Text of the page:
“WITH all due respect . . .” When these words are uttered, you can be pretty sure that the next ones are going to be far from respectful. The director of Climate Stewards, Caroline Pomeroy, was talking to Colin Brazier, a Roman Catholic journalist and the presenter of Heart and Soul (World Service, Friday), who has six children. Ms Pomeroy had previously declared that a Christian conscience and concern for the environment prevented her from having more than two children. “I think it’s greedy.” The interview was swiftly faded out. One must assume that it did not end well.
Choosing a presenter so partisan to front a programme of this kind was an intriguing decision. Mr Brazier bookended the episode with scenes from his family life, in which, after the death of his wife last year, the children were not just one another’s companions and competitors, but also counsellors. So embedded are the assumptions about population growth, however — the environmental catastrophe that this growth is bringing down upon us, and religion’s complicity in it all — that it is not unreasonable to allow the other side a head start.
Climate Stewards approaches the environment question from a Christian perspective; in contrast, the eco-charity Population Matters identifies religion as a big part of the problem. And we received the same message, from a lady representing Dandelion Africa, which works with families in Kenya. If you talk to the demographers, however, a different story emerges: of populations which are, in many parts of the world, dipping below replacement rate, and of a global population which will plateau in the next 100 years.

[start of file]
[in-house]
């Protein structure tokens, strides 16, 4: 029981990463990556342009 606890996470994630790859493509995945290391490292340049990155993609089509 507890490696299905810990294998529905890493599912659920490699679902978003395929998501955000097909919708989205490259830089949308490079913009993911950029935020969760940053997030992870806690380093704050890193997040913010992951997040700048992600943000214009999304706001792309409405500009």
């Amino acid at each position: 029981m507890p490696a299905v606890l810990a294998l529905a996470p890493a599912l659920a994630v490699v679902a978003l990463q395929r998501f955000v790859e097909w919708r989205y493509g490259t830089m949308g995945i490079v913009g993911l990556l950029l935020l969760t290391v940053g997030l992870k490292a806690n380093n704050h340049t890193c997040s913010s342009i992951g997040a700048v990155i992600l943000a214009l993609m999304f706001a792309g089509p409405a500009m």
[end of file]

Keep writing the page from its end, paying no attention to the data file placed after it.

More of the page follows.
It is not beyond the bounds of human imagination to accept both positions as valid simultaneously. On the question how important a part religion played in all of this, the writer Jonathan Last filed the clinching words of wisdom. The correlation between large families and religion is not, he observed, based on “every sperm is sacred”, but is a much broader one between large families and general religious engagement. Religious parents feel a duty to the past and to the future: they recognise that they occupy “a place in the world which extends out beyond the self, out beyond the present moment”. What Brazier might have acknowledged is that this sense of duty to the future is what also motivates the likes of Ms Pomeroy.
The expectation of first-time motherhood provides the backdrop to Charlotte Runcie’s curious, rhapsodic book Salt On Your Tongue, serialised last week on Radio 4. Wednesday’s episode reflected on the relationship between religion and the sea. Particularly striking was an anecdote telling of a Victorian murder victim on the Isle of Arran whose boots were removed and buried on the beach even before the police arrived: the niceties of forensic evidence were ignored to accommodate ancient custom.